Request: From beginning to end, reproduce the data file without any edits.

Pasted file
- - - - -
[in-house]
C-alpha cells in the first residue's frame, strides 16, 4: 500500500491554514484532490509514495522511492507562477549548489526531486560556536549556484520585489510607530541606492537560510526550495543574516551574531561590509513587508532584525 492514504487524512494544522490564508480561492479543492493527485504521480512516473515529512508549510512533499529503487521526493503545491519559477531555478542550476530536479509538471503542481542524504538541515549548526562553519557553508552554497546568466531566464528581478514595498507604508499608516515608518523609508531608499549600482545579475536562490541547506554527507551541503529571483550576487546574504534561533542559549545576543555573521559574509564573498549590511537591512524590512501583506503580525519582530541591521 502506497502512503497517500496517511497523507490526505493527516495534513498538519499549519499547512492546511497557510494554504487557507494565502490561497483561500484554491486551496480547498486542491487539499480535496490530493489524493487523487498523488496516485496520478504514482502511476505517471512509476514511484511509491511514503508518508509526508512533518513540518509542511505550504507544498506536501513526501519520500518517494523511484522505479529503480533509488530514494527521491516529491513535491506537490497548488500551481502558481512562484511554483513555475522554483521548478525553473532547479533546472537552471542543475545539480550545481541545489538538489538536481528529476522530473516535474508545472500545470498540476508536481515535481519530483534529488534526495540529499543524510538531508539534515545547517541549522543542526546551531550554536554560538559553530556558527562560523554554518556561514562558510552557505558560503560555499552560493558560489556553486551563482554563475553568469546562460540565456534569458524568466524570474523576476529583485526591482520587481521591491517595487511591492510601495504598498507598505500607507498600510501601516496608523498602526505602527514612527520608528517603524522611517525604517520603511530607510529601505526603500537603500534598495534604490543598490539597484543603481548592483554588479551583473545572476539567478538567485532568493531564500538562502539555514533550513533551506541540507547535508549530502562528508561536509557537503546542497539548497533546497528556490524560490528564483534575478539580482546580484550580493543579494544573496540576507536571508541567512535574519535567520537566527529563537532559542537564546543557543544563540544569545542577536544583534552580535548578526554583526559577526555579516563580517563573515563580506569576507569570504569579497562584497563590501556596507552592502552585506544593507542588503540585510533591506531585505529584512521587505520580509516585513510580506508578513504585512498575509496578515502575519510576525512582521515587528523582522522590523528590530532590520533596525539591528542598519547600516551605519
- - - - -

[in-house]
C-alpha cells in the first residue's frame, strides 16, 4: 500500500491554514484532490509514495522511492507562477549548489526531486560556536549556484520585489510607530541606492537560510526550495543574516551574531561590509513587508532584525 492514504487524512494544522490564508480561492479543492493527485504521480512516473515529512508549510512533499529503487521526493503545491519559477531555478542550476530536479509538471503542481542524504538541515549548526562553519557553508552554497546568466531566464528581478514595498507604508499608516515608518523609508531608499549600482545579475536562490541547506554527507551541503529571483550576487546574504534561533542559549545576543555573521559574509564573498549590511537591512524590512501583506503580525519582530541591521 502506497502512503497517500496517511497523507490526505493527516495534513498538519499549519499547512492546511497557510494554504487557507494565502490561497483561500484554491486551496480547498486542491487539499480535496490530493489524493487523487498523488496516485496520478504514482502511476505517471512509476514511484511509491511514503508518508509526508512533518513540518509542511505550504507544498506536501513526501519520500518517494523511484522505479529503480533509488530514494527521491516529491513535491506537490497548488500551481502558481512562484511554483513555475522554483521548478525553473532547479533546472537552471542543475545539480550545481541545489538538489538536481528529476522530473516535474508545472500545470498540476508536481515535481519530483534529488534526495540529499543524510538531508539534515545547517541549522543542526546551531550554536554560538559553530556558527562560523554554518556561514562558510552557505558560503560555499552560493558560489556553486551563482554563475553568469546562460540565456534569458524568466524570474523576476529583485526591482520587481521591491517595487511591492510601495504598498507598505500607507498600510501601516496608523498602526505602527514612527520608528517603524522611517525604517520603511530607510529601505526603500537603500534598495534604490543598490539597484543603481548592483554588479551583473545572476539567478538567485532568493531564500538562502539555514533550513533551506541540507547535508549530502562528508561536509557537503546542497539548497533546497528556490524560490528564483534575478539580482546580484550580493543579494544573496540576507536571508541567512535574519535567520537566527529563537532559542537564546543557543544563540544569545542577536544583534552580535548578526554583526559577526555579516563580517563573515563580506569576507569570504569579497562584497563590501556596507552592502552585506544593507542588503540585510533591506531585505529584512521587505520580509516585513510580506508578513504585512498575509496578515502575519510576525512582521515587528523582522522590523528590530532590520533596525539591528542598519547600516551605519